EAST Caribbean Cruise

Ken Knowles, who has been a regular skipper with EAST since 2001, retired last year, and celebrated this by taking part in the ARC (Atlantic Rally for Cruisers), which leaves Las Palmas in the Canary Islands in late November each year, and ends at Rodney Bay on St Lucia some three weeks later. Ken and his crew had hoped to complete the voyage without using the engine, but they got becalmed for two days four hundred miles from the finish, so decided to motor for a day. They completed the trip in just under 23 days – but the story of that leg will have to await his return.

Ken, who is completely blind, decided to do the trip properly, and take a whole year over it, leaving Titchmarsh Marina at Walton-on-the-Naze in mid July last year, aiming to return next July, coming back via the British Virgin Islands, Bermuda and the Azores. His boat, Indaba, is a Starlight 35, and he spent two years preparing her for the trip, fitting lots of blue-water gear, including a duo-gen generator, vane self steering, short-wave radio,etc.

His crew usually comprised three friends, at least two of whom knew how to sail to Yachtmaster standard. I joined him in Rodney Bay, with David, for four weeks from New Years Eve. Also on board were William for the first two weeks to St Georges in Grenada, approximately 130 miles to the South West, and Peter for the return trip.

The weather in the West Indian winter is relatively dry (we had only one wet day), with midday temperatures around 29 degrees, and winds a steady 20-25 knots from the East. This meant that the outward trip was an easy broad reach, usually under just the jib, but the return was a good beat with two reefs.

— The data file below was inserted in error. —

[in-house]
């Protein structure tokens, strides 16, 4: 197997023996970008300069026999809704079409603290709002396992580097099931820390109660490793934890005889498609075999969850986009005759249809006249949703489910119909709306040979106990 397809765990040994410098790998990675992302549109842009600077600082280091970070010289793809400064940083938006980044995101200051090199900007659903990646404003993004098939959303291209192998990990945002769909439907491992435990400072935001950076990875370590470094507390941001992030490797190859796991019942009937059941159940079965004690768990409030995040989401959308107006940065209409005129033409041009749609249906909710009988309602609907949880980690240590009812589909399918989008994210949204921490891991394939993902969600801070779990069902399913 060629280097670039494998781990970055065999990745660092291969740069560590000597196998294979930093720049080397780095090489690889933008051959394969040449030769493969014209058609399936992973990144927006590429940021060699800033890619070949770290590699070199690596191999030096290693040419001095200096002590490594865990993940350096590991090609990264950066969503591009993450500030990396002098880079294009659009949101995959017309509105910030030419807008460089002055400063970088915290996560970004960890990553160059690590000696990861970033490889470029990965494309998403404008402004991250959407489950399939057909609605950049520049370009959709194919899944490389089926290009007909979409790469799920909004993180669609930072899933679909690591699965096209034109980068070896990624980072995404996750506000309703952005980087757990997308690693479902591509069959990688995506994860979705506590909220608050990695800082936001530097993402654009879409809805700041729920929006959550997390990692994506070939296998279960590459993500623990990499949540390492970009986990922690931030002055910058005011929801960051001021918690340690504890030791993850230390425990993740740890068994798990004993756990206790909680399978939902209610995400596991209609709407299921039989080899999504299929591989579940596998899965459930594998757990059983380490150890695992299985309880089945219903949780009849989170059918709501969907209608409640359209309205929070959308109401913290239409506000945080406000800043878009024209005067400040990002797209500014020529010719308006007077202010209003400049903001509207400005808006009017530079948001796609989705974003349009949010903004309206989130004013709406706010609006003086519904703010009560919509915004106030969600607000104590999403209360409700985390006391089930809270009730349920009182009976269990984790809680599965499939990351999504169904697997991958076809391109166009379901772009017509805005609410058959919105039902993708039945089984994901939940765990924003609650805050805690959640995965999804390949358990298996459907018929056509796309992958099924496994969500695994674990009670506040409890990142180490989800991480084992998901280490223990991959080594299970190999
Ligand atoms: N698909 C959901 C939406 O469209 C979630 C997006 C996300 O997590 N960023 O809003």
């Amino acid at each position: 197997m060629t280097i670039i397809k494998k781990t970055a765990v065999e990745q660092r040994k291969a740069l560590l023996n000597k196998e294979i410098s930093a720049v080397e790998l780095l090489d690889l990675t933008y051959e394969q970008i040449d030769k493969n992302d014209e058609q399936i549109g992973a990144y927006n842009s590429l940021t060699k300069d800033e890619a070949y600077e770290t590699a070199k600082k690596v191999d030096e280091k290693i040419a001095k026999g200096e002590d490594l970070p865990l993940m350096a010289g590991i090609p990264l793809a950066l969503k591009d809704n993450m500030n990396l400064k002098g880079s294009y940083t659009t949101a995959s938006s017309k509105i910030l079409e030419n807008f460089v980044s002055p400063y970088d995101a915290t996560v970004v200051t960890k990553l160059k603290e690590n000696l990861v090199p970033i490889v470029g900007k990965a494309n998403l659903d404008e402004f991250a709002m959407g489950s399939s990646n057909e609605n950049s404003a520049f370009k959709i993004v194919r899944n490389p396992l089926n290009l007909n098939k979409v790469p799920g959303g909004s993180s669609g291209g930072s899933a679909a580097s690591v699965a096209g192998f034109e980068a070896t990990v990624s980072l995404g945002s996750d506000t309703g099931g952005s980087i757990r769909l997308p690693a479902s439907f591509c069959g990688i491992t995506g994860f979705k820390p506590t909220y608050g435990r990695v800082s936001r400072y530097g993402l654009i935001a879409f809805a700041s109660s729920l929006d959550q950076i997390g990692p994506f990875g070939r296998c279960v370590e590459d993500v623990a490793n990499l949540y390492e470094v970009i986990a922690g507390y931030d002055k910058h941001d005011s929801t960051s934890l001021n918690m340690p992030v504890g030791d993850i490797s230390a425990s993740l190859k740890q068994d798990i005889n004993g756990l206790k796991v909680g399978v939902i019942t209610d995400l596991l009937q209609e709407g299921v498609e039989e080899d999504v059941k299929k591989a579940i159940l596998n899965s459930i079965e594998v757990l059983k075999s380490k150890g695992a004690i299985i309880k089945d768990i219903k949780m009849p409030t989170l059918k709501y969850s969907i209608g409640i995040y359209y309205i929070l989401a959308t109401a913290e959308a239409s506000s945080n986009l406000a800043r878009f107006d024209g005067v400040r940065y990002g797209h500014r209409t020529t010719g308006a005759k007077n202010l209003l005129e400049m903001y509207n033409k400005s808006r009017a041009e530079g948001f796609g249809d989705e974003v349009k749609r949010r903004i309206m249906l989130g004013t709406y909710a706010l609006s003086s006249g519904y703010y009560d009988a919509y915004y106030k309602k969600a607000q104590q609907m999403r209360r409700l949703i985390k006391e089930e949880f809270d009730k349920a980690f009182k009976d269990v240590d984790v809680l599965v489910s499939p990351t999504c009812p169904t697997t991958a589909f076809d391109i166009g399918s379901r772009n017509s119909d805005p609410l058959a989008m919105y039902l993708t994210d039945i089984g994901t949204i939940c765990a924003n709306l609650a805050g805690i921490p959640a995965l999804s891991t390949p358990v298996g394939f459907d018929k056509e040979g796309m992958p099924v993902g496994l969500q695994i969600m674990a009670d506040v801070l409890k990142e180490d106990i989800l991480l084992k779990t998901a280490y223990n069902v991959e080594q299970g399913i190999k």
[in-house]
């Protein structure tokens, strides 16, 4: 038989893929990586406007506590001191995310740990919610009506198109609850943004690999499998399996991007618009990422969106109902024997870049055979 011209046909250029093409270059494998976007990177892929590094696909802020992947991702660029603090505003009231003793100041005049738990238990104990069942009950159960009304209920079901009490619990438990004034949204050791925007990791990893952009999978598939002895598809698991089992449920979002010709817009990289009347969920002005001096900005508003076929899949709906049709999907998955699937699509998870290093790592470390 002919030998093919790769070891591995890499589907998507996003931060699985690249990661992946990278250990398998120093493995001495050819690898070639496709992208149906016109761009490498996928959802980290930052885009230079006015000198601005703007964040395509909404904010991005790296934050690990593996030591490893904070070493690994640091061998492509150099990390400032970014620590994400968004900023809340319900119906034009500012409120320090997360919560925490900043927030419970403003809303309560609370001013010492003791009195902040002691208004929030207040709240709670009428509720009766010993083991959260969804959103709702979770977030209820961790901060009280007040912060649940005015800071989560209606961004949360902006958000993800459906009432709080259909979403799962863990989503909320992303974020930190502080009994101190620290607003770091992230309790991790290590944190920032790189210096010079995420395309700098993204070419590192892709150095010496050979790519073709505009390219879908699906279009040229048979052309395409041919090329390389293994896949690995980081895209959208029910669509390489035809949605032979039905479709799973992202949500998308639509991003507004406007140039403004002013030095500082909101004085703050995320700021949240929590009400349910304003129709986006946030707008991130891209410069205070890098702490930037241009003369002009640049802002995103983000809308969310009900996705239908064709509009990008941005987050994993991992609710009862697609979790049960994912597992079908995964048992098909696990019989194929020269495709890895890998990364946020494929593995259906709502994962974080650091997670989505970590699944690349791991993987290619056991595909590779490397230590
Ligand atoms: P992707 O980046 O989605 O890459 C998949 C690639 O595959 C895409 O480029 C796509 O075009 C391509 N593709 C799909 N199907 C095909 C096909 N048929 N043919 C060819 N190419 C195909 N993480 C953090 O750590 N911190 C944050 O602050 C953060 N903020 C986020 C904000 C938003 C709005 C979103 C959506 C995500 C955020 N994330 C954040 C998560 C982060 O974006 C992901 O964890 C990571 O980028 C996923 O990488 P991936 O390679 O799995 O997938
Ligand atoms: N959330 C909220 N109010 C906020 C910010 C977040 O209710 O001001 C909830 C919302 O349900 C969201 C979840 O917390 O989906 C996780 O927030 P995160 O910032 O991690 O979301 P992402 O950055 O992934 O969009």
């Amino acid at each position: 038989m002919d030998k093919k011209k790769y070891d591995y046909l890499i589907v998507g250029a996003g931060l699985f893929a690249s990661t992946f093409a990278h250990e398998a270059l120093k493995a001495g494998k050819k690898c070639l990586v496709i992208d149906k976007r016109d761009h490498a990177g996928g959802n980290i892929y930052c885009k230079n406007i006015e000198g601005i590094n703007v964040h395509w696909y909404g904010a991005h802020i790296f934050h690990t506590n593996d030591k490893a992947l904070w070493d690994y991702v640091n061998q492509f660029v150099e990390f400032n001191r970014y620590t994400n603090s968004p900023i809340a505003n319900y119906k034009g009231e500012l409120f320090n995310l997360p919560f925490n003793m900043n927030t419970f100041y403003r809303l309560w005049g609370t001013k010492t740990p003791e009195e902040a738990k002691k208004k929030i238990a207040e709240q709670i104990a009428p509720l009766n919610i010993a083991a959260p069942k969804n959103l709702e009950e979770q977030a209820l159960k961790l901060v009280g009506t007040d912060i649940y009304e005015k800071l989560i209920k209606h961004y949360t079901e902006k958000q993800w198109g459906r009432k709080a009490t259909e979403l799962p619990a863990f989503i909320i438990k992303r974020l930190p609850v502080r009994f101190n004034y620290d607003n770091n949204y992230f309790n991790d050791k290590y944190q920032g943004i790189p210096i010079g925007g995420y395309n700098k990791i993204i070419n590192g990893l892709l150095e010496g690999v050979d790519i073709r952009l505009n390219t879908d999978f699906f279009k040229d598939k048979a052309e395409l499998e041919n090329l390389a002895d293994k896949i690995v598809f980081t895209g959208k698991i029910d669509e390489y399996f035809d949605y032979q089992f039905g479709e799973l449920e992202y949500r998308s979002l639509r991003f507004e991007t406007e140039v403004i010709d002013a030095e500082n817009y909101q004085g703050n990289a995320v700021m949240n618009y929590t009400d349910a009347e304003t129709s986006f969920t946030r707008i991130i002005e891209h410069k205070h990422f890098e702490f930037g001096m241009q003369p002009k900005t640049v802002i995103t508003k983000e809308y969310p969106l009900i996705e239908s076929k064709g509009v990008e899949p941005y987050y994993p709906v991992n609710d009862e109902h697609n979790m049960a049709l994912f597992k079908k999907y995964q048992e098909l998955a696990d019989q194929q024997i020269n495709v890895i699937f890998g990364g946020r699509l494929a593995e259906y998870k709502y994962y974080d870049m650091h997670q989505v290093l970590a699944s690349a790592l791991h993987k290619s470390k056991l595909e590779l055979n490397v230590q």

The Grenadines were undoubtedly the highlight of the trip They are a series of small islands to the South of St Vincent itself, and are exactly what you expect tropical islands to be like – particularly the smaller ones like Mayreau and Petit St Vincent.

We didn’t stop at Mustique, since we were asked for a mooring fee of US$ 120 for a lunch stop – this was extreme, since it was free to anchor in most places, or a nominal fee for a boat-boy to take a stern-line ashore. All sorts of mooring were encountered – from a conventional marina berth at Rodney Bay and St George, stern–to with a buoy on the bow at Blue Lagoon, stern-to with anchor at Clifton, anchored with a stern line ashore at Cumberland Bay

One of the highlights of the trip was the wildlife. We regularly saw brown pelicans turtles and flying fish, although none came on board, as well as a school of dolphins.